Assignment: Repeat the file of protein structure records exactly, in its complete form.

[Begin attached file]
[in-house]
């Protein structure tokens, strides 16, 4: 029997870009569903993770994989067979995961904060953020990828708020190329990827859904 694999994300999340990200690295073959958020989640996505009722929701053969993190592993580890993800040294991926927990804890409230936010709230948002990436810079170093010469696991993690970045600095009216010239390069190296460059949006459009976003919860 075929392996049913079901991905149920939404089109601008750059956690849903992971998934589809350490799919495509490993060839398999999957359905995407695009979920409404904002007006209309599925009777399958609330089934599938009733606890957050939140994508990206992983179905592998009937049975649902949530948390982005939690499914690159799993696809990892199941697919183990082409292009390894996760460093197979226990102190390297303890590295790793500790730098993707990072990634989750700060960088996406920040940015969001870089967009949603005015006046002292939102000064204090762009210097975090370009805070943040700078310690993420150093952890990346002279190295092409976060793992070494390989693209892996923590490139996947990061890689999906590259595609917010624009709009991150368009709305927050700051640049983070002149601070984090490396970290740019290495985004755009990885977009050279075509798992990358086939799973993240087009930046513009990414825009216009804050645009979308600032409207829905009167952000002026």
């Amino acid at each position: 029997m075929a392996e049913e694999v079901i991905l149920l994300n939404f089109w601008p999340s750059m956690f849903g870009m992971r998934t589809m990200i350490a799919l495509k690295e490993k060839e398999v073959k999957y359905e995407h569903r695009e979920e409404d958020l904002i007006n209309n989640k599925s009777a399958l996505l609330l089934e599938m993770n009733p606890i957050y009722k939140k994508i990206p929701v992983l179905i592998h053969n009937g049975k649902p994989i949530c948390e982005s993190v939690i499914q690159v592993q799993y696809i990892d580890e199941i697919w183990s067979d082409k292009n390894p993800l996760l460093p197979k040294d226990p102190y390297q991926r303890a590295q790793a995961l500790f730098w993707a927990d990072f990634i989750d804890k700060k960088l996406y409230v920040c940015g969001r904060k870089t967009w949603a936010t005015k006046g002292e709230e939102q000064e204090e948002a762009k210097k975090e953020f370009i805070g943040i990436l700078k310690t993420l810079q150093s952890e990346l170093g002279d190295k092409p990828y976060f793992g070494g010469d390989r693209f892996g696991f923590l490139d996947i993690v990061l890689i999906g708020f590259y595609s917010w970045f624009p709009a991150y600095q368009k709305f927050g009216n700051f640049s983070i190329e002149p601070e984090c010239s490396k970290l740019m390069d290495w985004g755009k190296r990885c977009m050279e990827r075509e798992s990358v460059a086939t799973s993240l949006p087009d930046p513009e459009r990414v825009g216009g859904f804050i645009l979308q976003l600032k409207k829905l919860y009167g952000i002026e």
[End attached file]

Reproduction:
[in-house]
């Protein structure tokens, strides 16, 4: 029997870009569903993770994989067979995961904060953020990828708020190329990827859904 694999994300999340990200690295073959958020989640996505009722929701053969993190592993580890993800040294991926927990804890409230936010709230948002990436810079170093010469696991993690970045600095009216010239390069190296460059949006459009976003919860 075929392996049913079901991905149920939404089109601008750059956690849903992971998934589809350490799919495509490993060839398999999957359905995407695009979920409404904002007006209309599925009777399958609330089934599938009733606890957050939140994508990206992983179905592998009937049975649902949530948390982005939690499914690159799993696809990892199941697919183990082409292009390894996760460093197979226990102190390297303890590295790793500790730098993707990072990634989750700060960088996406920040940015969001870089967009949603005015006046002292939102000064204090762009210097975090370009805070943040700078310690993420150093952890990346002279190295092409976060793992070494390989693209892996923590490139996947990061890689999906590259595609917010624009709009991150368009709305927050700051640049983070002149601070984090490396970290740019290495985004755009990885977009050279075509798992990358086939799973993240087009930046513009990414825009216009804050645009979308600032409207829905009167952000002026």
């Amino acid at each position: 029997m075929a392996e049913e694999v079901i991905l149920l994300n939404f089109w601008p999340s750059m956690f849903g870009m992971r998934t589809m990200i350490a799919l495509k690295e490993k060839e398999v073959k999957y359905e995407h569903r695009e979920e409404d958020l904002i007006n209309n989640k599925s009777a399958l996505l609330l089934e599938m993770n009733p606890i957050y009722k939140k994508i990206p929701v992983l179905i592998h053969n009937g049975k649902p994989i949530c948390e982005s993190v939690i499914q690159v592993q799993y696809i990892d580890e199941i697919w183990s067979d082409k292009n390894p993800l996760l460093p197979k040294d226990p102190y390297q991926r303890a590295q790793a995961l500790f730098w993707a927990d990072f990634i989750d804890k700060k960088l996406y409230v920040c940015g969001r904060k870089t967009w949603a936010t005015k006046g002292e709230e939102q000064e204090e948002a762009k210097k975090e953020f370009i805070g943040i990436l700078k310690t993420l810079q150093s952890e990346l170093g002279d190295k092409p990828y976060f793992g070494g010469d390989r693209f892996g696991f923590l490139d996947i993690v990061l890689i999906g708020f590259y595609s917010w970045f624009p709009a991150y600095q368009k709305f927050g009216n700051f640049s983070i190329e002149p601070e984090c010239s490396k970290l740019m390069d290495w985004g755009k190296r990885c977009m050279e990827r075509e798992s990358v460059a086939t799973s993240l949006p087009d930046p513009e459009r990414v825009g216009g859904f804050i645009l979308q976003l600032k409207k829905l919860y009167g952000i002026e």